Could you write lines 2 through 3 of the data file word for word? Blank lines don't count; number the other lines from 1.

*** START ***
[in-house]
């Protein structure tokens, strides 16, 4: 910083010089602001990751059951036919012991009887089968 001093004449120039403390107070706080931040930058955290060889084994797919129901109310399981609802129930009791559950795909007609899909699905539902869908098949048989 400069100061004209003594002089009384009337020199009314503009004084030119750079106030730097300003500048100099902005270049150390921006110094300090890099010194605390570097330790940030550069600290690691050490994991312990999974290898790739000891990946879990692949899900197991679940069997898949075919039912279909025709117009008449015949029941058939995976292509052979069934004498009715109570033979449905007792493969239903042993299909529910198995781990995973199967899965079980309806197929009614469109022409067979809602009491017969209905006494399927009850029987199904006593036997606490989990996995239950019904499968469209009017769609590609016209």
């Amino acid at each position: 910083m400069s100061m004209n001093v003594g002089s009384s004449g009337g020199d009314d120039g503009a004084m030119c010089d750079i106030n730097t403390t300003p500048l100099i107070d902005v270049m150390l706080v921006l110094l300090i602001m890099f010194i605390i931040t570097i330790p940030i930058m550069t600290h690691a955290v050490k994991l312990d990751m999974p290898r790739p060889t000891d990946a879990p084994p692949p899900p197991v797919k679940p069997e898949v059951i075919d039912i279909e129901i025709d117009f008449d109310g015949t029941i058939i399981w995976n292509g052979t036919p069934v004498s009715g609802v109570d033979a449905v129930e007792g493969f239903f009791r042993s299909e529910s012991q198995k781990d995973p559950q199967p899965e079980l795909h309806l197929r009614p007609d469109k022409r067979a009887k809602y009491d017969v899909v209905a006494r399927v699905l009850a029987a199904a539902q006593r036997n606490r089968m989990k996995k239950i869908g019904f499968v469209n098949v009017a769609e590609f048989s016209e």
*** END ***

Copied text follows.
């Protein structure tokens, strides 16, 4: 910083010089602001990751059951036919012991009887089968 001093004449120039403390107070706080931040930058955290060889084994797919129901109310399981609802129930009791559950795909007609899909699905539902869908098949048989 400069100061004209003594002089009384009337020199009314503009004084030119750079106030730097300003500048100099902005270049150390921006110094300090890099010194605390570097330790940030550069600290690691050490994991312990999974290898790739000891990946879990692949899900197991679940069997898949075919039912279909025709117009008449015949029941058939995976292509052979069934004498009715109570033979449905007792493969239903042993299909529910198995781990995973199967899965079980309806197929009614469109022409067979809602009491017969209905006494399927009850029987199904006593036997606490989990996995239950019904499968469209009017769609590609016209």
């Amino acid at each position: 910083m400069s100061m004209n001093v003594g002089s009384s004449g009337g020199d009314d120039g503009a004084m030119c010089d750079i106030n730097t403390t300003p500048l100099i107070d902005v270049m150390l706080v921006l110094l300090i602001m890099f010194i605390i931040t570097i330790p940030i930058m550069t600290h690691a955290v050490k994991l312990d990751m999974p290898r790739p060889t000891d990946a879990p084994p692949p899900p197991v797919k679940p069997e898949v059951i075919d039912i279909e129901i025709d117009f008449d109310g015949t029941i058939i399981w995976n292509g052979t036919p069934v004498s009715g609802v109570d033979a449905v129930e007792g493969f239903f009791r042993s299909e529910s012991q198995k781990d995973p559950q199967p899965e079980l795909h309806l197929r009614p007609d469109k022409r067979a009887k809602y009491d017969v899909v209905a006494r399927v699905l009850a029987a199904a539902q006593r036997n606490r089968m989990k996995k239950i869908g019904f499968v469209n098949v009017a769609e590609f048989s016209e």